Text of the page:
The current work describes the antispasmodic action of Artemisia macrocephala, which is achieved via blocking of the calcium channels. This explains its traditional use as an antispasmodic.The crude methanolic extract of A. macrocephala was studied for possible relaxant effect(s) on spontaneous rabbits’ jejunum preparations. Analytical-grade chemicals were used in the experimental protocols. A. macrocephala gave positive tests for flavonoids, saponins, glycosides, alkaloids, and terpenes. A. macrocephala caused relaxation of spontaneous rabbits’ jejunum preparations (n=6) at a dose of 10.0 mg/mL (EC50 = 6.95 ± 0.20 mg/mL; 95% CI: 6.2 to 7.5). Contractions induced by 80 mM potassium chloride (KCl) were also relaxed by the A. macrocephala at dose of 10.0 mg/mL. Attempting to find an explanation for the possible mode of action, we found that, A. macrocephala at concentration of 1.0 mg/mL produced rightward shift in the calcium chloride curves, with EC50 value of −1.65 ± 0.02 log [Ca++] M vs control with EC50 value of −2.44 ± 0.043 for calcium chloride curves. At a concentration of 1.0 mg/mL it could produce 52.4% of the control response at log [Ca++] M = −1.6. Similarly, verapamil at a concentration of 0.1 μM produced a rightward shift, with EC50 value of −1.74 ± 0.026 log [Ca++] M (95% CI: –1.66 to –1.82; n=6) vs control with EC50 value of −2.45 ± 0.05 log [Ca++] M (95% CI: – 2.23 to –2.91; n=6). The right shift of the EC50 values is justification for the folkloric use of A. macrocephala as an antispasmodic, suggesting that the possible mode of action is through calcium channel blockade.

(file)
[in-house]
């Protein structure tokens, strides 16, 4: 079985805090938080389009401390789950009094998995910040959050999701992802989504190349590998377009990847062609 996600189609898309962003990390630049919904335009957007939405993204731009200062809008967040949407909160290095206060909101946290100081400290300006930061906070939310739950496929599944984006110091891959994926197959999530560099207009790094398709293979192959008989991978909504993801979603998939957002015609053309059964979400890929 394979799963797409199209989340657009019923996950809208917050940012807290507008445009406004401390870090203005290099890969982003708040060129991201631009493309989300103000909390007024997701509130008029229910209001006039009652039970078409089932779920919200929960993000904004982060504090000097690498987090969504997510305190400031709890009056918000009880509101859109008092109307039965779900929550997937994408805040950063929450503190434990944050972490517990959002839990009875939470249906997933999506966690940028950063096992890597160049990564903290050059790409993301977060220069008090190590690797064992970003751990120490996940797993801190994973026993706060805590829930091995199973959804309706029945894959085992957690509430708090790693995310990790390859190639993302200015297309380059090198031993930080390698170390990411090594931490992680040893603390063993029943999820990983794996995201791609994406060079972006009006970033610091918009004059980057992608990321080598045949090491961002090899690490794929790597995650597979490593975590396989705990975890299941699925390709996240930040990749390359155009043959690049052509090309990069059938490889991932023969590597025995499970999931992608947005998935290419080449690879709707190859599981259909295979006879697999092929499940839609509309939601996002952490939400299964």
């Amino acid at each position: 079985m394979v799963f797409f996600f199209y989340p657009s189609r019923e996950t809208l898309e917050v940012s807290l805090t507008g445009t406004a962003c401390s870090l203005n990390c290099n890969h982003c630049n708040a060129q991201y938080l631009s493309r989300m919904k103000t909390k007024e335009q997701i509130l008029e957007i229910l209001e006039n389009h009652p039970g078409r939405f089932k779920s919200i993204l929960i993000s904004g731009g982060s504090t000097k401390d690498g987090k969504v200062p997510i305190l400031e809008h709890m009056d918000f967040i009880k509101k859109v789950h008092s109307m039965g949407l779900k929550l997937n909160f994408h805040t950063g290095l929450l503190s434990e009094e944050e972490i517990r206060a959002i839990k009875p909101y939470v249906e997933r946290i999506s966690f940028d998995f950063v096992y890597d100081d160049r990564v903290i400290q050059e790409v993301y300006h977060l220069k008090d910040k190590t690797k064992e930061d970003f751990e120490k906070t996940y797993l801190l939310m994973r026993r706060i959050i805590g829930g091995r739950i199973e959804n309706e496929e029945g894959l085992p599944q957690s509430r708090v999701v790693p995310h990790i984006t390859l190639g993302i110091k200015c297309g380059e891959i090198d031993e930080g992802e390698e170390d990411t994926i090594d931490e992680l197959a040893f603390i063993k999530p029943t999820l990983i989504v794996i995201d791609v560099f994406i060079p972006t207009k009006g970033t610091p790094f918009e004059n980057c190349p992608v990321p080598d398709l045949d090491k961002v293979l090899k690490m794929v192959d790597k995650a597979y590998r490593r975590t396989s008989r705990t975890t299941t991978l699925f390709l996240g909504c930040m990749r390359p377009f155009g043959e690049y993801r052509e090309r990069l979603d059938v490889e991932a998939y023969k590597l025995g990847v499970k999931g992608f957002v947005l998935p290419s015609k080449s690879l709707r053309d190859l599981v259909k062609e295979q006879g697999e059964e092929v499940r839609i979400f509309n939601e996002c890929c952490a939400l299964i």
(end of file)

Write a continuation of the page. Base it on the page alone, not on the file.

Key words: Antispasmodic, Artemisia macrocephala, calcium channel blocking activity, folkloric use, verapamil.